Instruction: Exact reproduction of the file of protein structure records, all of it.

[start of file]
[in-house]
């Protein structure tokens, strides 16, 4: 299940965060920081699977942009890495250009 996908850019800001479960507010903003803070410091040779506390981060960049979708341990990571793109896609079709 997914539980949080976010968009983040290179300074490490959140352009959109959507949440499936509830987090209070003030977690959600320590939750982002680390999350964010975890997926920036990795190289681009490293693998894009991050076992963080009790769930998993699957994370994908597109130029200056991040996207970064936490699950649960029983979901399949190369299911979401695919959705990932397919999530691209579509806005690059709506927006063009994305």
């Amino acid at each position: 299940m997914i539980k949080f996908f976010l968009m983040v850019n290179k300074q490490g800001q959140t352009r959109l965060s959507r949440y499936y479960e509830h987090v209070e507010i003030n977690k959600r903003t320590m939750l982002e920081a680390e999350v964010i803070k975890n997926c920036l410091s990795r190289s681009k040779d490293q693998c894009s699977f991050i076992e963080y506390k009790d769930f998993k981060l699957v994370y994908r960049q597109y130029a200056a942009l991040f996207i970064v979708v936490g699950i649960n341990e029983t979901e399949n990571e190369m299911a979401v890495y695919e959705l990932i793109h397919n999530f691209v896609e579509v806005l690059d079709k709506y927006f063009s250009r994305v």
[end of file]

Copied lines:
[in-house]
């Protein structure tokens, strides 16, 4: 299940965060920081699977942009890495250009 996908850019800001479960507010903003803070410091040779506390981060960049979708341990990571793109896609079709 997914539980949080976010968009983040290179300074490490959140352009959109959507949440499936509830987090209070003030977690959600320590939750982002680390999350964010975890997926920036990795190289681009490293693998894009991050076992963080009790769930998993699957994370994908597109130029200056991040996207970064936490699950649960029983979901399949190369299911979401695919959705990932397919999530691209579509806005690059709506927006063009994305």
């Amino acid at each position: 299940m997914i539980k949080f996908f976010l968009m983040v850019n290179k300074q490490g800001q959140t352009r959109l965060s959507r949440y499936y479960e509830h987090v209070e507010i003030n977690k959600r903003t320590m939750l982002e920081a680390e999350v964010i803070k975890n997926c920036l410091s990795r190289s681009k040779d490293q693998c894009s699977f991050i076992e963080y506390k009790d769930f998993k981060l699957v994370y994908r960049q597109y130029a200056a942009l991040f996207i970064v979708v936490g699950i649960n341990e029983t979901e399949n990571e190369m299911a979401v890495y695919e959705l990932i793109h397919n999530f691209v896609e579509v806005l690059d079709k709506y927006f063009s250009r994305v």